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The American Conservative Case for Electric Vehicles (5 Reasons That Are Not The Environment)

Given the recent election results, it's very likely that there will be sweeping legislative changes in the areas of energy and environme...

Sunday, January 12, 2014

Fuel Cell Future Unlikely or Inevitable? Part 6 - Fuel Cells

Affordable Fuel Cell Vehicles

The biggest obstacle to an affordable fuel cell vehicle is the fuel cell.

Toyota recently got a lot of press when they announced that their 2015 fuel cell car would cost less than $100k. Fuel cells are currently expensive and currently have a short lifespan.

They can be made durably, or they can be made cheap(er), but they currently cannot be both. If the fuel cell is $50,000 and will only last about 50,000 miles, this is not a viable option.

Advancements in fuel cell durability and cost are needed.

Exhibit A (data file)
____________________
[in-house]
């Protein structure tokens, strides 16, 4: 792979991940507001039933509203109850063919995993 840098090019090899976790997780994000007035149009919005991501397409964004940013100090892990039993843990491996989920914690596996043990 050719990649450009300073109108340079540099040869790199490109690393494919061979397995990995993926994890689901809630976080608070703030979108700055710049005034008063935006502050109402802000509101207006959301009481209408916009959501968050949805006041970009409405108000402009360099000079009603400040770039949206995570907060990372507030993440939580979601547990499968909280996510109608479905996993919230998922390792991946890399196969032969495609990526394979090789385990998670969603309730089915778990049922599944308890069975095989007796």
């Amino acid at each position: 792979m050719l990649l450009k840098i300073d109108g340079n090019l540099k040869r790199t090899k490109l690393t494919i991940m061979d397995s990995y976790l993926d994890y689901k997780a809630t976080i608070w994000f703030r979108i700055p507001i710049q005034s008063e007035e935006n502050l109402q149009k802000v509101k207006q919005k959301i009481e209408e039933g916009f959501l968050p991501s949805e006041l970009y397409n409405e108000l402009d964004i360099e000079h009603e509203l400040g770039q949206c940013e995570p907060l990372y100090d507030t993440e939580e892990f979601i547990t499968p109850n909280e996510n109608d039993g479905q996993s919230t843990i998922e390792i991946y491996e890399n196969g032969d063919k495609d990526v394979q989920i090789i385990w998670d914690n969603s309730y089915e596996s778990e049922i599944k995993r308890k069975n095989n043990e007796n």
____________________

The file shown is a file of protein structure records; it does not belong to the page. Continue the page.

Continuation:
By 2030, the Department of Energy estimates that the price for an average FCV will be around $34,181, before government subsidies. That's in comparison to their unsubsidized price prediction for a 300 mile range battery electric vehicle in 2030 of $34,979.

I hope the DOE is correct about their 2030 prediction for the price of a fuel cell vehicle. Today, however, fuel cells are expensive and short lived. They have rare and expensive materials such as platinum.

Research is being done to find cheaper ways to make them that use little or no platinum, but so far these not led to a commercially viable fuel cell. As anyone that has followed fuel cells (or any number of other "on the horizon" technologies) can attest, promises and predictions are much easier to make than high volume production products.

The upfront cost of the vehicle is only one factor in the total cost of ownership. Another big expense is fueling over the vehicles lifetime. At today's standard household rate, I currently pay 2.5 cents per mile to drive my EV. How much will it cost per mile to drive a H2 powered vehicle? The gasoline industry that is currently getting 10 - 20 cents per mile will certainly try to protect their revenue stream and extract a similar amount from this new fuel.

So, if the DOE's prediction is correct that EVs and FCV will eventually have nearly the same purchase price and one is a fifth the price to fuel, which would you buy? That adds up to thousands of dollars per year in savings for an EV compared to a FCV, even in 2030.

Part 7 - How Soon?